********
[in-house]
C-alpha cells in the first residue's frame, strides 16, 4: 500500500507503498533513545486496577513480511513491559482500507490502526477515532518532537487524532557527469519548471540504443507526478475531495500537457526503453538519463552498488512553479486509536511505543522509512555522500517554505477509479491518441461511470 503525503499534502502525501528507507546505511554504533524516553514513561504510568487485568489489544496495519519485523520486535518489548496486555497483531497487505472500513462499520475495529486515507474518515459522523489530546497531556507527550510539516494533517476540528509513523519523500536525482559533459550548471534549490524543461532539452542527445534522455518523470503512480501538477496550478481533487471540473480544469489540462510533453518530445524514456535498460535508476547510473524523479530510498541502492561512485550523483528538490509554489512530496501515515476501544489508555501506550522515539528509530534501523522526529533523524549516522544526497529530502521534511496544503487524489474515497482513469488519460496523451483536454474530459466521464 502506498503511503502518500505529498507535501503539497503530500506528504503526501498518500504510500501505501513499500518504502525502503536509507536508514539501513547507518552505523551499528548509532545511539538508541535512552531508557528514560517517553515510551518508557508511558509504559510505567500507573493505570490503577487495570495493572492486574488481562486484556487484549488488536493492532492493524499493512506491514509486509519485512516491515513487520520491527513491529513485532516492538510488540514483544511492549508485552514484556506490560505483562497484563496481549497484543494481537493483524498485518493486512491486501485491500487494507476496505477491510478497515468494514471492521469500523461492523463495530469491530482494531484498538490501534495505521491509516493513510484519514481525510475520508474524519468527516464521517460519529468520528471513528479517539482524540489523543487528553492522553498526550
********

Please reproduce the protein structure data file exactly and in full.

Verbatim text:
[in-house]
C-alpha cells in the first residue's frame, strides 16, 4: 500500500507503498533513545486496577513480511513491559482500507490502526477515532518532537487524532557527469519548471540504443507526478475531495500537457526503453538519463552498488512553479486509536511505543522509512555522500517554505477509479491518441461511470 503525503499534502502525501528507507546505511554504533524516553514513561504510568487485568489489544496495519519485523520486535518489548496486555497483531497487505472500513462499520475495529486515507474518515459522523489530546497531556507527550510539516494533517476540528509513523519523500536525482559533459550548471534549490524543461532539452542527445534522455518523470503512480501538477496550478481533487471540473480544469489540462510533453518530445524514456535498460535508476547510473524523479530510498541502492561512485550523483528538490509554489512530496501515515476501544489508555501506550522515539528509530534501523522526529533523524549516522544526497529530502521534511496544503487524489474515497482513469488519460496523451483536454474530459466521464 502506498503511503502518500505529498507535501503539497503530500506528504503526501498518500504510500501505501513499500518504502525502503536509507536508514539501513547507518552505523551499528548509532545511539538508541535512552531508557528514560517517553515510551518508557508511558509504559510505567500507573493505570490503577487495570495493572492486574488481562486484556487484549488488536493492532492493524499493512506491514509486509519485512516491515513487520520491527513491529513485532516492538510488540514483544511492549508485552514484556506490560505483562497484563496481549497484543494481537493483524498485518493486512491486501485491500487494507476496505477491510478497515468494514471492521469500523461492523463495530469491530482494531484498538490501534495505521491509516493513510484519514481525510475520508474524519468527516464521517460519529468520528471513528479517539482524540489523543487528553492522553498526550